The constables of meme-sequestration aim to protect the declared inventory of memes like skittish security guards posted at a warehouse that has been put under quarantine.  They obdurately insist that each culture–insofar as it can be discretely demarcated–be cordoned off.  Such memetic cordons are necessary, we are notified, lest those of the dominant culture persist in their domination with impunity.

This a really, really bad idea.  Not only does it fetter the lifeblood of culture (memetic cross-pollination); it exacerbates cleavages–nay, FISSURES–along cultural lines, thereby engendering tribalistic mindsets.  This can’t help but lead to the fragmentation of a polis based on ENTIRELY ARTIFICIAL (read: un-necessary) boundaries.  Put plainly: Segregation of cultures leads to segregation of PEOPLE along cultural lines.

Some who clearly do not understand what culture IS or how culture WORKS have offered half-baked definitions of the dastardly Cul-Ap–typically having to do with TAKING something called “traditional knowledge” (a nonsensical term if there ever was one) or “cultural expression” without permission.  Permission from WHOM, exactly, cannot possibly be specified.  Such unauthorized-use-of-meme, we are notified, may include the illegitimate use of an exogenous culture’s music, dance, dress, cuisine, folklore, and LANGUAGE.

Wait.  Language?

What on Earth could this possibly mean?  We should bear in mind that language is part of culture.  So we engage in Cul-Ap whenever we make use of a term or phrase from any language that is not the lingua franca of our homeland.  (Call it lexical cooptation, something that every vernacular has done since the beginning of speech.)  English, for example, is an amalgamation of Norman (i.e. French) and Germanic vernaculars–with an infusion of Vulgar Latin, Koine Greek, and Old English.  Lexical cooptation has occurred with virtually every language that has ever existed.  So unless one speaks Classical Chinese, Sanskrit, Old Turkic, Avestan, Sumerian, Aramaic, Coptic, Koine Greek, Vulgar Latin, Old Norse, or Old Gaelic, one is engaging in Cul-Ap every time one opens one’s mouth.

Some Cul-Ap-phobes warn against taking someone else’s “cultural knowledge”.  But how can one “take” knowledge?  And what in heaven’s name is “CULTURAL knowledge”?  Does it mean knowledge ABOUT a particular culture?  It cannot possibly mean such a thing, as knowledge of other cultures is a GOOD thing.  In any case, as with any other knowledge, when one acquires it, one has not TAKEN it.  (Supposing knowledge can be “taken” requires one to traffic in epistemological nonsense.)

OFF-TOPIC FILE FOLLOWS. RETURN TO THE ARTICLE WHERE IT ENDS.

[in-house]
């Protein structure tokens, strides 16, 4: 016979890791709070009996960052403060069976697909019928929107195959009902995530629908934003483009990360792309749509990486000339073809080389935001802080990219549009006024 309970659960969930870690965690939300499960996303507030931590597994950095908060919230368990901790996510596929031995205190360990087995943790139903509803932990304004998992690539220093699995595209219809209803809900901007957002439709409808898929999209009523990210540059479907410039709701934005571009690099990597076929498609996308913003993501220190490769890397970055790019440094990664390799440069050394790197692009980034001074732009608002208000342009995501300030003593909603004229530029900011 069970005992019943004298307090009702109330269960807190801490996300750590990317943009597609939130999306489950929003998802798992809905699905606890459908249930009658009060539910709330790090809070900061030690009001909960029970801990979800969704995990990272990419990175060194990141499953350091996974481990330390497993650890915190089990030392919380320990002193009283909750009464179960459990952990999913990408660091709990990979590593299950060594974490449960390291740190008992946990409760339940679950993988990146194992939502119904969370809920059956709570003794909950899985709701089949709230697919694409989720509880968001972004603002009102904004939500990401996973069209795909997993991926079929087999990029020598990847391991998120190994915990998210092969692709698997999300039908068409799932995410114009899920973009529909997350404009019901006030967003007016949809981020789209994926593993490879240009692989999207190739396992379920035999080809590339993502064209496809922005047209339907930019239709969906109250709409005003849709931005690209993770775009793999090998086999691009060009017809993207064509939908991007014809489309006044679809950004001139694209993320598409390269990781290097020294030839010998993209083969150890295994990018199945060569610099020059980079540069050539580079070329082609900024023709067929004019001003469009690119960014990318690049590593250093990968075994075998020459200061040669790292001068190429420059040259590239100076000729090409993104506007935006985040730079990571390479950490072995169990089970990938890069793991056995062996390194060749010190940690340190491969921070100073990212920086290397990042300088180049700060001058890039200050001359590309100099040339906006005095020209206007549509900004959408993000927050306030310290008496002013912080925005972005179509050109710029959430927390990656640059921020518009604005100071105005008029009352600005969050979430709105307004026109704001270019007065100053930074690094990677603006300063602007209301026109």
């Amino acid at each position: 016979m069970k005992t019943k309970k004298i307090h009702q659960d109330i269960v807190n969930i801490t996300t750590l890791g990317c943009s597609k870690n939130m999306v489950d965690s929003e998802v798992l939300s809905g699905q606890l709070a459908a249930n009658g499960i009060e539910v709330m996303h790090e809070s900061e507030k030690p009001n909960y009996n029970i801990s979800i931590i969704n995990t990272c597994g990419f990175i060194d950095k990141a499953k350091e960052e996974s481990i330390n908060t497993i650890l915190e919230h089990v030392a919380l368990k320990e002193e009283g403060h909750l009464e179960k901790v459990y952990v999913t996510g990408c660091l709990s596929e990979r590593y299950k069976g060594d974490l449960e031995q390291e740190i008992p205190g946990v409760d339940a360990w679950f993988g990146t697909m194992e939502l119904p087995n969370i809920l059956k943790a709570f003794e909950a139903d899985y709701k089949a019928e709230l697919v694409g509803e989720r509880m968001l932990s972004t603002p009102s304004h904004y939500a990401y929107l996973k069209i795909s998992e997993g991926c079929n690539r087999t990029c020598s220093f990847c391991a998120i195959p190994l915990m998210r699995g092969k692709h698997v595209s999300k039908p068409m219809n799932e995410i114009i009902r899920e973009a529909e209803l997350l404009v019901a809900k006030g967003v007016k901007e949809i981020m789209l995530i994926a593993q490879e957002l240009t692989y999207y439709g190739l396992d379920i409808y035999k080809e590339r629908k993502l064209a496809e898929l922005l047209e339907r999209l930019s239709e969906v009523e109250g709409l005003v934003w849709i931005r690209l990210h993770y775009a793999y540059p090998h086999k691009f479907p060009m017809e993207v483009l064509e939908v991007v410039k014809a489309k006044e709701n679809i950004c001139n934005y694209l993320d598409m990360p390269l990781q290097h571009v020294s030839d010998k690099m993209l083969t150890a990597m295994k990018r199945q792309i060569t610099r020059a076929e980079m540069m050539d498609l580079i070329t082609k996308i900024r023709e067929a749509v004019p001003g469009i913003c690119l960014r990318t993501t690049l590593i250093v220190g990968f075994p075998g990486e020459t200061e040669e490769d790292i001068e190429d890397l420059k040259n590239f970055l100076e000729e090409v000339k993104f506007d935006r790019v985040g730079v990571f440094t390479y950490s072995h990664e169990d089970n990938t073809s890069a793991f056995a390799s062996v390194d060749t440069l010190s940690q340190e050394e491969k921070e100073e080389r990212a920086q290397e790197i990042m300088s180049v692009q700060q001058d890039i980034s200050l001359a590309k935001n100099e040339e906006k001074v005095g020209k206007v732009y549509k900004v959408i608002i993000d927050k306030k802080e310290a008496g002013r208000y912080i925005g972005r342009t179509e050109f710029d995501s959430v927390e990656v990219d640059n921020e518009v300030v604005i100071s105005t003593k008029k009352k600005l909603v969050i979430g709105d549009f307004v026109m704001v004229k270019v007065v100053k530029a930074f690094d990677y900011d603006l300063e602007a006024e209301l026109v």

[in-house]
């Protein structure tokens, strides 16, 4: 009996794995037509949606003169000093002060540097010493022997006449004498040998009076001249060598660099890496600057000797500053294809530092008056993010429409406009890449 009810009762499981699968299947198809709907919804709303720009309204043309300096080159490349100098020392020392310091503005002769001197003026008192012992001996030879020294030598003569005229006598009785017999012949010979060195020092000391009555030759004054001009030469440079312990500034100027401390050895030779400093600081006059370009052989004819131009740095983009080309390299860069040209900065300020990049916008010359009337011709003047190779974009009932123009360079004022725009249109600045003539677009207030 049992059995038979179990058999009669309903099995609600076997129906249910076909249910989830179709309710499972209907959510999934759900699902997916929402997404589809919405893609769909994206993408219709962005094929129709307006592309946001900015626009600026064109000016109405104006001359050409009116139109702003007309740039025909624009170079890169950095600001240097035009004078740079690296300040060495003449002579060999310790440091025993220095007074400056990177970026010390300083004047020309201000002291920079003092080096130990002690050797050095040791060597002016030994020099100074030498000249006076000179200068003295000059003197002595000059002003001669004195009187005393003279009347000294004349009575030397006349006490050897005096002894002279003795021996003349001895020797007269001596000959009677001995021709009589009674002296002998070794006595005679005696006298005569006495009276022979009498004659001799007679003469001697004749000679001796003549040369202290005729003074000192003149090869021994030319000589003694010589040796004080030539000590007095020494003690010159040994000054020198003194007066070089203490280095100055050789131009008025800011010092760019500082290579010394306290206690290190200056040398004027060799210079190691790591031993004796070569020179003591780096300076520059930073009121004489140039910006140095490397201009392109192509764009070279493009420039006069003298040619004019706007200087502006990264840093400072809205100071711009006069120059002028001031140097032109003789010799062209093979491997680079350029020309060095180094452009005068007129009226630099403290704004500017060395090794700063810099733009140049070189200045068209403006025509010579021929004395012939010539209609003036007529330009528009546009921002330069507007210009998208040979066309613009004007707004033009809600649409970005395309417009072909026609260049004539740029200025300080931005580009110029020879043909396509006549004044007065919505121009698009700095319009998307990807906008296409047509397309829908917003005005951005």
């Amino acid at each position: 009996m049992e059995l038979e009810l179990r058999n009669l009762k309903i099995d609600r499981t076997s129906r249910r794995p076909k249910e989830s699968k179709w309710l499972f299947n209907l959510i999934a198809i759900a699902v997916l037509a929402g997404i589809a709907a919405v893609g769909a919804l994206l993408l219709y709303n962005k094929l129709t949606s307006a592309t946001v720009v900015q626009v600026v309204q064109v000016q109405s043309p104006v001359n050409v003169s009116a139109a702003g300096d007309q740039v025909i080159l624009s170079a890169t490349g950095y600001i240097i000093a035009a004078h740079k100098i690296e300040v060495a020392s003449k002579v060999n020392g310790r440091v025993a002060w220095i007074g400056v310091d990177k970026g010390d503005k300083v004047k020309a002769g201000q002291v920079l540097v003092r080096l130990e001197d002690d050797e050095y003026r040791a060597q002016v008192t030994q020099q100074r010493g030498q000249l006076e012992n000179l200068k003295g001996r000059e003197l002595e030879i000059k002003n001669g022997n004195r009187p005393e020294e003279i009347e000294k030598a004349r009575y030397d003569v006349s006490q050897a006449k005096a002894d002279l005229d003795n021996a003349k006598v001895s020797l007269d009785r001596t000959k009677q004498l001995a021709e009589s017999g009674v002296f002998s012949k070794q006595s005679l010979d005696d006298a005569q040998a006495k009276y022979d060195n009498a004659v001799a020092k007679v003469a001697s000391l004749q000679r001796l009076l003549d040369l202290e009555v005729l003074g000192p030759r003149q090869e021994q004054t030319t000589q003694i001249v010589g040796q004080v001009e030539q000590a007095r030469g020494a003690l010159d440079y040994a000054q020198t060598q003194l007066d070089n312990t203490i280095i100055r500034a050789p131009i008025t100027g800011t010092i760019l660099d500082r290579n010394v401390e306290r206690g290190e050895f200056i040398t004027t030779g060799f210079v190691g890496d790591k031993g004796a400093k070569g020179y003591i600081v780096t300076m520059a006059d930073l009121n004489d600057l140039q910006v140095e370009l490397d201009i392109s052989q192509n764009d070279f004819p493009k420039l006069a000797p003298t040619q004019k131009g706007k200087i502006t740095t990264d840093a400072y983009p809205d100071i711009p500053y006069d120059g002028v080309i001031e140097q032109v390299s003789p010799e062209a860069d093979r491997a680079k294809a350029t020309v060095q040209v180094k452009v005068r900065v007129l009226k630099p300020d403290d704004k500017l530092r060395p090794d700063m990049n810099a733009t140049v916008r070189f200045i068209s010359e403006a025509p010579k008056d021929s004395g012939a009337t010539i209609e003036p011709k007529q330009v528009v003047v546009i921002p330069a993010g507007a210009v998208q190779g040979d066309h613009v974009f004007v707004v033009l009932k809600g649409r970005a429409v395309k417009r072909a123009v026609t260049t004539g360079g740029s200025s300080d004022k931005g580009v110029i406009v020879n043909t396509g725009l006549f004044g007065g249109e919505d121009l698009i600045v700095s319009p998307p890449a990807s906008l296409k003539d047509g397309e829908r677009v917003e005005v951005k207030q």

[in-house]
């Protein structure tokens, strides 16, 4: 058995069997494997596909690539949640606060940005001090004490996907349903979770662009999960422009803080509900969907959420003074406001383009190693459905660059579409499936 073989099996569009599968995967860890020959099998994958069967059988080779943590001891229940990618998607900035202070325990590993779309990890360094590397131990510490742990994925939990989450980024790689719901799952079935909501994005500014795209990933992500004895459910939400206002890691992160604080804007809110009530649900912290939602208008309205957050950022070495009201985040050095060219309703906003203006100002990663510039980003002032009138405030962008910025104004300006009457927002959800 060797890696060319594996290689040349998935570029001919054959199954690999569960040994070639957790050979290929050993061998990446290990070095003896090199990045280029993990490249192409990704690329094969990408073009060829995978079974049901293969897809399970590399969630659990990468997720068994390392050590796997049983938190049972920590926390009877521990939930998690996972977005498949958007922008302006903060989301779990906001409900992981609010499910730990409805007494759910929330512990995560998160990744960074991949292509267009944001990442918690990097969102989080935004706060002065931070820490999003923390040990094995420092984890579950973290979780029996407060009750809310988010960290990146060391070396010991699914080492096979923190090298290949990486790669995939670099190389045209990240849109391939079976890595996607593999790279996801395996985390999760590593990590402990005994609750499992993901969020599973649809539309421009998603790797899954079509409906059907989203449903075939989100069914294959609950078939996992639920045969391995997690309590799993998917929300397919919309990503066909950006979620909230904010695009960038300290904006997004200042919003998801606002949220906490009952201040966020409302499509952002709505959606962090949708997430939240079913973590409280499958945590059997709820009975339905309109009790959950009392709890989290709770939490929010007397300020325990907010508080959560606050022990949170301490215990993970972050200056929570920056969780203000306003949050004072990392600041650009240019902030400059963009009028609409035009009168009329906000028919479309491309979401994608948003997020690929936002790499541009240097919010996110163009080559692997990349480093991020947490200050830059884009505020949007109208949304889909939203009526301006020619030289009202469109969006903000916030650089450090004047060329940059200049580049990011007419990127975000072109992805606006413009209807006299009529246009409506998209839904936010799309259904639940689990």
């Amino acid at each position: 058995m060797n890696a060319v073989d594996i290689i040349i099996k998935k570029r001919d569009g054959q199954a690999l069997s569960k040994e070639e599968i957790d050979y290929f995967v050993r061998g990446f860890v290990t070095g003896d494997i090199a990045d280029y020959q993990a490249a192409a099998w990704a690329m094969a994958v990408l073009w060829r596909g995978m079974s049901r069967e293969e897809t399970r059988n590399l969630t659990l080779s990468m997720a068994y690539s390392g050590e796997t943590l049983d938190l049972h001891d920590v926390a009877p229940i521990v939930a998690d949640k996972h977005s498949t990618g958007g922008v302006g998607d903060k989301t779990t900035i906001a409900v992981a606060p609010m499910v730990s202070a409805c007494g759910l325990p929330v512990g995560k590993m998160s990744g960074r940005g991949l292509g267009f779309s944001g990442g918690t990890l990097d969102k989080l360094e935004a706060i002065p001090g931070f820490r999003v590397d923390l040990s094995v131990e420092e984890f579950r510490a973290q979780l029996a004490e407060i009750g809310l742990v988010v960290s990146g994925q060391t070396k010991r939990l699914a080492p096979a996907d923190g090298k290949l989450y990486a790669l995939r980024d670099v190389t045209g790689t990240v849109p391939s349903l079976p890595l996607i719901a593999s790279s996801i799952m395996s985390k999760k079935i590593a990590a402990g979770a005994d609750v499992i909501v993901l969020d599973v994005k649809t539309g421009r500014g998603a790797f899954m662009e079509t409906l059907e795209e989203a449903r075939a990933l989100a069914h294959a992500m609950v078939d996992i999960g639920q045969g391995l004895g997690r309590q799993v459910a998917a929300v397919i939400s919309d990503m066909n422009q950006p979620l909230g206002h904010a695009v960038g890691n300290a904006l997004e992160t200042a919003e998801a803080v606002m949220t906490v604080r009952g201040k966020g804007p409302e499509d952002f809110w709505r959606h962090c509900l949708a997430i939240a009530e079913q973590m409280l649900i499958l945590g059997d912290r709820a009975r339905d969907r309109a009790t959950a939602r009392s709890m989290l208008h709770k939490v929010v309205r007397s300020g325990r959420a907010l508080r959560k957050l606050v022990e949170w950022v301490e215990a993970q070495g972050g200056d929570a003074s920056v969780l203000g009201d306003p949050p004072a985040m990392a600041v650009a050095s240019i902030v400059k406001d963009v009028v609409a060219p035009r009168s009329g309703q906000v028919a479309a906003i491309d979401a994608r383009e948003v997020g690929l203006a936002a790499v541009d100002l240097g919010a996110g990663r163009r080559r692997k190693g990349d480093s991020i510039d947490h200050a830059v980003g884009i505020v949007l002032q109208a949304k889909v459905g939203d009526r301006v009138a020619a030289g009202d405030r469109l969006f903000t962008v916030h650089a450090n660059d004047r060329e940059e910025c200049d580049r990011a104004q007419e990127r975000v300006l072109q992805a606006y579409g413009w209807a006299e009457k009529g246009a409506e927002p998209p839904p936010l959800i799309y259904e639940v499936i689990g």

What, then, could this queer locution possibly mean?  Are we to suppose it is possible for a designated “culture” to OWN certain knowledge?  If knowledge can be said to BELONG TO a culture, then we are ascribing agency to an abstraction.  Shall we suppose that social constructs can have agency?

Progress is effected–in part–by allowing new (i.e. foreign) memes to penetrate one’s own memetic orbit.  An open society asks that people be willing to adopt an exogenous cultural element whenever doing so might–in some way–enhance their own culture. {6}  We might note that in an open society, such an eventuality is seen as unproblematic–even serendipitous.  After all, cosmopolitanism is predicated on the recognition that one’s own culture does not have a monopoly on all the good ideas; and that we are all better off when we embrace each-other’s attainments.

Naturally, riffing off of something that others take seriously will sometimes be taken as a kind of blithe devaluation.  In such cases, the designated culprit’s cavalier gesture–BECAUSE it is done cavalierly–is seen as an affront; or even as indolent.  Understandably, perfunctory emulation (the mercurial “just for the fun of it” mimicry that is an entirely self-involved exercise) can be seen as patronizing by those who have consecrated it (i.e. those who see it as uniquely THEIRS).  “We define ourselves by X; whereas you are simply trying X on for size.”  Hence the participant in appropriation is perceived as condescending.  (“It’s a triviality for you; but it is very important to THEM.”)

“You’re participating in–or temporarily adopting–X just for the heck of it; but X matters a great deal to us!”  Shall such disparity in valuation preclude all Cul-Ap?  No–for two reasons.  First: One party’s ability to enjoy the full sanctity of X is not undermined by another party’s cavalier treatment of X.  (The religious fundamentalist is not stymied in his doctrinal fealty by the casual observer of the same Faith.)  Second: In a ham-fisted effort to STYMIE stereotypes, one is forced to base one’s grievance on them.  To reiterate the point: All members of a society do not define themselves according to the same cultural elements.